Report from the American Society of Clinical Oncology (ASCO), Chicago IL, May 29-June 2, 2015 – Tyrosine kinase inhibitors (TKIs) have changed the face of treatment, transforming CML into a manageable illness where once it was deadly. But two studies presented at ASCO 2015 suggest that the benefits of treatment are not equally shared.
The first study looked at survival in different ethnic groups living with CML in the U.S. (Uprety and colleagues. ASCO 2015; abstract 7063). Information was obtained from a large cancer database called SEER (for Surveillance, Epidemiology, and End Results). The time periods compared were 1990-2000 BG (before Gleevec), and 2001-2006 (after TKIs became available). Data were available for almost six thousand people, including 394 African-Americans.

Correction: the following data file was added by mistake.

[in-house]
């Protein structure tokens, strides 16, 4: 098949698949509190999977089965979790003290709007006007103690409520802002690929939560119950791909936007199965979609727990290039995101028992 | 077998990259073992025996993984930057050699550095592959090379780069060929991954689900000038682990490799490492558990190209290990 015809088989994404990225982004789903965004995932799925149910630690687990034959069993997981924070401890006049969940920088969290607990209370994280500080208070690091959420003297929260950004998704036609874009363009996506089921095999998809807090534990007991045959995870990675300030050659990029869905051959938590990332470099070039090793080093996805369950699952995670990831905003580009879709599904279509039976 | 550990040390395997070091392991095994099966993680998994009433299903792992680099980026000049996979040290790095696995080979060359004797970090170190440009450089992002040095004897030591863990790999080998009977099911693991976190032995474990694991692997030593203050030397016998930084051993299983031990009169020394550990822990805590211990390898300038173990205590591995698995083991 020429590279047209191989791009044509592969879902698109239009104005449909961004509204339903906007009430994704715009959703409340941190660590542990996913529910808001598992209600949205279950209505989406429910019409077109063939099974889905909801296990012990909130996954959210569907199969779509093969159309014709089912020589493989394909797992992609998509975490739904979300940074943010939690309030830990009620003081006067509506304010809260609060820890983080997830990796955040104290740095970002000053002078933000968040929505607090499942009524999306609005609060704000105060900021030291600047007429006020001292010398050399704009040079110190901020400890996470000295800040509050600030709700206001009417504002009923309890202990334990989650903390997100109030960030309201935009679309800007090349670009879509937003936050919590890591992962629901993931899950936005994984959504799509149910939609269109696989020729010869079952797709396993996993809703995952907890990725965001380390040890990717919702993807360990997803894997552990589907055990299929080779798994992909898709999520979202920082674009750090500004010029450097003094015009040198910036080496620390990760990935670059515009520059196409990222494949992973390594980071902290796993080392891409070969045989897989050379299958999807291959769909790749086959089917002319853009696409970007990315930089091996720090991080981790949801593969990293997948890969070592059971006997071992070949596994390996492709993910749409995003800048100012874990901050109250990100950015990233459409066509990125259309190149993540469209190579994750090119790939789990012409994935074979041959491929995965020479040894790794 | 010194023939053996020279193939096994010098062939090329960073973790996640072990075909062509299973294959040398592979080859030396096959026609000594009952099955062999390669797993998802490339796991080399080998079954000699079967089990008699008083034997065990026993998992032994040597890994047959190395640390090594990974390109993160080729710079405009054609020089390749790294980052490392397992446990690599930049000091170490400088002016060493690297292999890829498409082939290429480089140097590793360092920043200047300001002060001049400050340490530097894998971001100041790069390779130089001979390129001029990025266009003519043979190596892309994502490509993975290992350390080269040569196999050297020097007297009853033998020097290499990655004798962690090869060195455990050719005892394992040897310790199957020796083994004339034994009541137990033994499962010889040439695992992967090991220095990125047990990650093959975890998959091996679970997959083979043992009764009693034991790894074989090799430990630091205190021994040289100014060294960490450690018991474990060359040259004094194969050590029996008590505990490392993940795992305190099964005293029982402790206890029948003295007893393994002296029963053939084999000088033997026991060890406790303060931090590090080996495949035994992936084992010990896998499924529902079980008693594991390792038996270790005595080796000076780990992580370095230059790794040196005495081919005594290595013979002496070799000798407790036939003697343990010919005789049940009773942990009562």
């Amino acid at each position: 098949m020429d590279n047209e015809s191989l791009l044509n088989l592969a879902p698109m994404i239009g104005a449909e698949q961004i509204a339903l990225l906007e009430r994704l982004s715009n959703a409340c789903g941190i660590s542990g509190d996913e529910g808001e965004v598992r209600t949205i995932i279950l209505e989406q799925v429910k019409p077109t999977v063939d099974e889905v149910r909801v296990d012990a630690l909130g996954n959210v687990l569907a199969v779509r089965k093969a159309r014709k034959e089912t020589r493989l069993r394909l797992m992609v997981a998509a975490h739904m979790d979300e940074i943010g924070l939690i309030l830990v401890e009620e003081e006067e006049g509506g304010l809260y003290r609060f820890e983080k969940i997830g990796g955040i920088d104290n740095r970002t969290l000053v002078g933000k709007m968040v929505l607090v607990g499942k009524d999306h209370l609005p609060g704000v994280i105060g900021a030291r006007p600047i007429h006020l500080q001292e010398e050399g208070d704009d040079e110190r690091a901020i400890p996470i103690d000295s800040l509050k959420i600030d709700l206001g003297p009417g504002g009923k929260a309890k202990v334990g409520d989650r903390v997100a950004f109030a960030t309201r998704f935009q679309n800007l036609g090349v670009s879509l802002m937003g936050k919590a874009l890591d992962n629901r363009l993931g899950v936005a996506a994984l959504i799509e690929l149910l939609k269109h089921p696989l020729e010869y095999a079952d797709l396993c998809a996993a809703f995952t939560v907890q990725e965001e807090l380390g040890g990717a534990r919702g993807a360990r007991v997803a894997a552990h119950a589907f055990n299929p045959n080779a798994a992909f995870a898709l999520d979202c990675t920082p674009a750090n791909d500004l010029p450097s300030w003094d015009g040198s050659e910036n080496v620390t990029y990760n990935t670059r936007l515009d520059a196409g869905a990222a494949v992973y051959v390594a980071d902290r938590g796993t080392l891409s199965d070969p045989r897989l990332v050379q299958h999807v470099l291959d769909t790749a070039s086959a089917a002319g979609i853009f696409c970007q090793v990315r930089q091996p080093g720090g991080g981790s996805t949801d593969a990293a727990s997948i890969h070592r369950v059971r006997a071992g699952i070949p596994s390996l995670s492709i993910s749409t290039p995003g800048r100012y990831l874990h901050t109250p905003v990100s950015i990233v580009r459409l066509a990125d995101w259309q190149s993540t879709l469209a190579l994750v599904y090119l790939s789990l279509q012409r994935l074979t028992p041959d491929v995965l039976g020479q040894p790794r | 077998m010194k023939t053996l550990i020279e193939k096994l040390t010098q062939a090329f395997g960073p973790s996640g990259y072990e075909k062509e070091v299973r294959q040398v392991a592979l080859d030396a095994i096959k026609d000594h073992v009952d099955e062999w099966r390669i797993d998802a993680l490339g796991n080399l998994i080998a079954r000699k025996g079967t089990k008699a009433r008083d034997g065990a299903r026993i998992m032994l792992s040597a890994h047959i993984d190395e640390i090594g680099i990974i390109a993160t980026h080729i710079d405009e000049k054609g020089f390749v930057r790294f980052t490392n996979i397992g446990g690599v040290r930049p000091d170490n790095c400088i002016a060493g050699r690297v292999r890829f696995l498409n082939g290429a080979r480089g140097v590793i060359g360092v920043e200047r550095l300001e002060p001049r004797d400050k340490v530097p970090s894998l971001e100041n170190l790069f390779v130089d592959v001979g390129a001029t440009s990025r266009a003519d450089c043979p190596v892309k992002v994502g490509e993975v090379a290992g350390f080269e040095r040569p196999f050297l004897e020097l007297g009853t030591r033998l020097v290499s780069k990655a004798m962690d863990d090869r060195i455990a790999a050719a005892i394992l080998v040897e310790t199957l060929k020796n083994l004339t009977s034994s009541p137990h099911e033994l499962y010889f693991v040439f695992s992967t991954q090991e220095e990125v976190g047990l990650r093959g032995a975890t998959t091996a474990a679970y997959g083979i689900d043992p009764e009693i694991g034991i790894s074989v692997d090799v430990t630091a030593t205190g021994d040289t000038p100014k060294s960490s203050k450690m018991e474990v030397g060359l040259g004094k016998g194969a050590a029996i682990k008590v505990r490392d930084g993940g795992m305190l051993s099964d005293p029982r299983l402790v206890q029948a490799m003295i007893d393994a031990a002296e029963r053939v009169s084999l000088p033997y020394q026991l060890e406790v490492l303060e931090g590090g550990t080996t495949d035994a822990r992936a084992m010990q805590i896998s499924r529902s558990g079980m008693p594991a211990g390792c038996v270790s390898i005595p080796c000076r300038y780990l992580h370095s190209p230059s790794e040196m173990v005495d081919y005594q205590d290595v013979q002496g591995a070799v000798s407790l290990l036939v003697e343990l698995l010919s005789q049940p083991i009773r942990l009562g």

Among those aged 65 years or older, the likelihood of survival increased substantially, but only among Caucasians. No survival benefit was seen among African-Americans after TKIs were introduced. A survival benefit was found for African-Americans of different ages in a separate study, but survival was significantly poorer among young African-American women compared to young white women (Mandal and colleagues. Acta Oncol 2013;52:837-841).
CML is more common in Caucasians compared to African-Americans or Hispanic-Americans (Matasar and colleagues. Leuk Lymphoma 2006;47:2365-2370). There is no evidence to suggest that non-white ethnic groups have a poorer response to TKIs. So the most likely reason for the difference in survival is poorer access to effective medications.
A second study at ASCO examined barriers to care in South Texas (Phuong and colleagues. ASCO 2015; abstract e18046). The treatment response rate among Hispanics was similar to what has been seen in clinical trials (which primarily enroll Caucasians). However, those who did best were people enrolled in clinical trials, suggesting that closer monitoring in daily practice might further improve the likelihood of achieving a treatment response.